The “Soft” Side of Cybercrime
By Becky Davies – CYSIAM Consultant
It turns out, the ‘new’ world of social engineering isn’t so new anymore. It’s become a house-hold term, represented in film, marketing and sales among other mediums. With phishing being the second most popular attack vector for hackers in 2021, as well as one of the costliest to recover from[i] no wonder it’s a hacker’s best friend. The cost to set up a social engineering attack is low, the risk is even lower, whilst the potential pay-out is huge.
What makes these attacks so successful is the underpinning use of psychology. In some ways social engineers use tricks and manipulation to better their cause, but more fundamentally, they are wielding well-honed social savvy, known human errors and influence to cue into how people will think, feel and react. This is what separates the good, the bad and the ugly in phishing attacks. The “click here” emails without any context, sent by a mystery Prince will most likely result in a press of the delete button, but by using a few simple psychology techniques such as developing a pre-text (“please fill in this quick survey about your current understanding of quality management”), context (“to help us gauge knowledge levels”), scarcity (“the survey will expire in ten minutes”) and authority (“signed, Head of Quality), a hackers click rate is bound to be higher.
Closely related to influence and psychology is a behavioural science concept that helps us make sense of some of the complexities of human behaviour and how people come to decisions. Daniel Kahneman writes about a process of ‘thinking fast and slow’[ii] otherwise known as System 1 and System 2 thinking. Put simply, it’s the distinction between automatic and deliberate thought processes:
- System 1 is the brain’s fast, automatic, and intuitive approach. Normally influenced by emotions and instinct, system one activity includes answering simple maths questions, i.e. 2 + 2 = 4 or those impulse buys on a whim.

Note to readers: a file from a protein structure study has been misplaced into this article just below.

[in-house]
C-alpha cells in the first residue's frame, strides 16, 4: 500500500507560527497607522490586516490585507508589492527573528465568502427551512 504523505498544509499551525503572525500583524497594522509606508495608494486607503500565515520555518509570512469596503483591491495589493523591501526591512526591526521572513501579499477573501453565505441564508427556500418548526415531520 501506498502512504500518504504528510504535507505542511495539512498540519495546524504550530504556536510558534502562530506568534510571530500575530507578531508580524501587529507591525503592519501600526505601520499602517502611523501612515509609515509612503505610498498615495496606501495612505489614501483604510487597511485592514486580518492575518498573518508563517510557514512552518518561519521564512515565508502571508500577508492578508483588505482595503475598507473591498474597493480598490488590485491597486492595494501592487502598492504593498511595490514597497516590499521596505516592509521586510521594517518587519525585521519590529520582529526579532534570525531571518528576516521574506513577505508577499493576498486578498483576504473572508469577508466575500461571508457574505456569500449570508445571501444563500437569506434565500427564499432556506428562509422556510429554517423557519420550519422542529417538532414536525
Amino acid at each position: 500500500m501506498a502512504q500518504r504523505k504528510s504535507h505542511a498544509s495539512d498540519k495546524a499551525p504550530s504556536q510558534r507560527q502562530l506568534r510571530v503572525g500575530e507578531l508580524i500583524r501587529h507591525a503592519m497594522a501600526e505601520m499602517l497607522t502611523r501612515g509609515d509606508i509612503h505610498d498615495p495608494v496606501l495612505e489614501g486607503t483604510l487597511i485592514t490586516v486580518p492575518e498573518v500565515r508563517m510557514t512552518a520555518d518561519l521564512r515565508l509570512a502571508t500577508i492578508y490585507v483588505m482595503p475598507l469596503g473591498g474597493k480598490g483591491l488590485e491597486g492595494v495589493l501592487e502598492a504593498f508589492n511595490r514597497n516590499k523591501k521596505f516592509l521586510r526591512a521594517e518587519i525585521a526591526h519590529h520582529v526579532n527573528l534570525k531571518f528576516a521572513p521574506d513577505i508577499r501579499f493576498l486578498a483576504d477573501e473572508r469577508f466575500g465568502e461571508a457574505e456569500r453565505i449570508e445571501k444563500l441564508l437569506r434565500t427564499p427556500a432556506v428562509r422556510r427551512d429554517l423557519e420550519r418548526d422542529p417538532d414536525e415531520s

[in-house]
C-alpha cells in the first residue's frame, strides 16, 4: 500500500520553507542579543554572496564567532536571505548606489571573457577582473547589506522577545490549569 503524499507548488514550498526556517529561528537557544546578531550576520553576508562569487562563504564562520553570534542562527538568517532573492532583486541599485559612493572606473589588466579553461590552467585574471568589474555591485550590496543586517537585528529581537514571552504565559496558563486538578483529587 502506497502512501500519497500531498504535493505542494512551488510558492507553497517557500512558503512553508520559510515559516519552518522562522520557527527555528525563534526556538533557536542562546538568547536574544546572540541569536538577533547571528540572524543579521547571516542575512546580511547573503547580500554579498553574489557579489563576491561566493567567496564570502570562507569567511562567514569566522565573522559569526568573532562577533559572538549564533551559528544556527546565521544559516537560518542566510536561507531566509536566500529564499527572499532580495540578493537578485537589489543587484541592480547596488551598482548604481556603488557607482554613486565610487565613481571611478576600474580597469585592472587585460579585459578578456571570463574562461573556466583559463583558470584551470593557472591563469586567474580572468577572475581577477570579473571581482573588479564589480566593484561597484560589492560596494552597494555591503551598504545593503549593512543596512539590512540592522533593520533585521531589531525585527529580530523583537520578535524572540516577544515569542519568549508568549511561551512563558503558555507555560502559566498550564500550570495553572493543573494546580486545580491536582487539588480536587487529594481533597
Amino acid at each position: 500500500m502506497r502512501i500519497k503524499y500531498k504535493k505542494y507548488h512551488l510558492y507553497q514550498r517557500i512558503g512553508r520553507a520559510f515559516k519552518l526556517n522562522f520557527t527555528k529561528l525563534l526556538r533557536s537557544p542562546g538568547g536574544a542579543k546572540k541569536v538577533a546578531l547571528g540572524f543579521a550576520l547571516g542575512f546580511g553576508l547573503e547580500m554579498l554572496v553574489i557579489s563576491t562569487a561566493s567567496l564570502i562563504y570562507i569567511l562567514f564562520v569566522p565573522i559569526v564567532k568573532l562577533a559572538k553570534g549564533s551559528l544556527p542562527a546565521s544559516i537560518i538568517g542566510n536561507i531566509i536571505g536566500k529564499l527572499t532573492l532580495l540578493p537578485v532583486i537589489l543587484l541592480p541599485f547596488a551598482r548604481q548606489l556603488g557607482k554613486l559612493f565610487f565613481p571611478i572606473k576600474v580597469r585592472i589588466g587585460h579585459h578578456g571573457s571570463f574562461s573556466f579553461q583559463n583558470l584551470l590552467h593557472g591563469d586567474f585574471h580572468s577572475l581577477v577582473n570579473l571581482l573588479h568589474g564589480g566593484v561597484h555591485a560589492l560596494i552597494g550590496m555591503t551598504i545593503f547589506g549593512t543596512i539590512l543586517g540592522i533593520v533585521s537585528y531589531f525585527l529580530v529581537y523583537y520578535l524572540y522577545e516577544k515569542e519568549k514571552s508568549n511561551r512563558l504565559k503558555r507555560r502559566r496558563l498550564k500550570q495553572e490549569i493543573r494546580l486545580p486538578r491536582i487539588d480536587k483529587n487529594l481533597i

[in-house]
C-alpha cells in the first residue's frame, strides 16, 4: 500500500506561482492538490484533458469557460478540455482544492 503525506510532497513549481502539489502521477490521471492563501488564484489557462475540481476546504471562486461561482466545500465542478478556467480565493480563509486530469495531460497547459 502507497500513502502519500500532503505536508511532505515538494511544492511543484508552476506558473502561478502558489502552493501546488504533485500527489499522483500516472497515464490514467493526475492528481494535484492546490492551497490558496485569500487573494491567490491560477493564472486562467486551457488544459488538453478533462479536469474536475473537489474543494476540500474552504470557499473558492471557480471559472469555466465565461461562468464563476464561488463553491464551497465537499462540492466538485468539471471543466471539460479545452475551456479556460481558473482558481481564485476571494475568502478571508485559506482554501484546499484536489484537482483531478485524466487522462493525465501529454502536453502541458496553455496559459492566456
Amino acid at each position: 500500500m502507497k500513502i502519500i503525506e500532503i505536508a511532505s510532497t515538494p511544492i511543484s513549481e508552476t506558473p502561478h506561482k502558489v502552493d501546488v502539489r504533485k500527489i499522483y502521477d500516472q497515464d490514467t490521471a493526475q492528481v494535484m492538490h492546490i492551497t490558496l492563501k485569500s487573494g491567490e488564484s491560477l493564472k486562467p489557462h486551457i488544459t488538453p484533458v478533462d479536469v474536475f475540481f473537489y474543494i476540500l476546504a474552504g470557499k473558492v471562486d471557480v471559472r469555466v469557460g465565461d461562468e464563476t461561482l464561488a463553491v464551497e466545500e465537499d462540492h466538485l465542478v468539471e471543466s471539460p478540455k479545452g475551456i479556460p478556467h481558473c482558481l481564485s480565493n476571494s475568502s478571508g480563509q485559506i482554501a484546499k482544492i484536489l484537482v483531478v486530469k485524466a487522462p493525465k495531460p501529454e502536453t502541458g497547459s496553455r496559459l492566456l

- System 2 is the minds slower, analytical mode where reason dominates. It is activated when we require concentration or some mental exertion.
Now, I’m not suggesting every hacker has a degree in psychology or behavioural science, but they can be known to take advantage of these systems, without even realising themselves. Those phishing emails pertaining to be your boss who is in “urgent need of help” and just so happens to misplace your mobile number evokes feelings of urgency, resulting in quick system one thinking and your number being sent. Similarly, that email stating that a “dog has been injured in the car park, who’s is it…please find picture attached” not only plays right into system one by inducing an immediate emotional reaction, but also into humans’ natural empathy.
So, how do you protect yourself and your business? Engage system two. Opposite to the popular saying, think first, act later…
- Peel back that veil of trust you may have for everything that lands in your inbox and check your source – that email address might be something nefarious behind the display name.
- If you can utilise another method of communication to contact the person being impersonated, do!
- Get a colleague’s opinion on it (although please don’t go around forwarding malware).
- And if it sounds too good to be true, it probably is!
Looking at the wider picture, psychology and social engineering are so intertwined, yet many businesses seem to neglect their biggest vulnerability, people, in favour for technological solutions. If your employees understand how humans make decisions, they can start to process how a malicious actor can use psychological principles, cognitive biases, and the art of social engineering to get them to take an action that is not in their best interest[iii]. Courses, internal training, even simple reminders that phishing can come in all sorts of mediums with varying messages should help to defend against the human hacker. After all, knowledge is power.
[i] ‘Cost of a Data Breach Report 2021’, IBM Security
[ii] ‘Thinking, Fast and Slow’, Daniel Kahneman
[iii] ‘Human Hacking: Win Friends, Influence People and Leave Them Better Off for Having Met You’, Christopher J. Hadnagy
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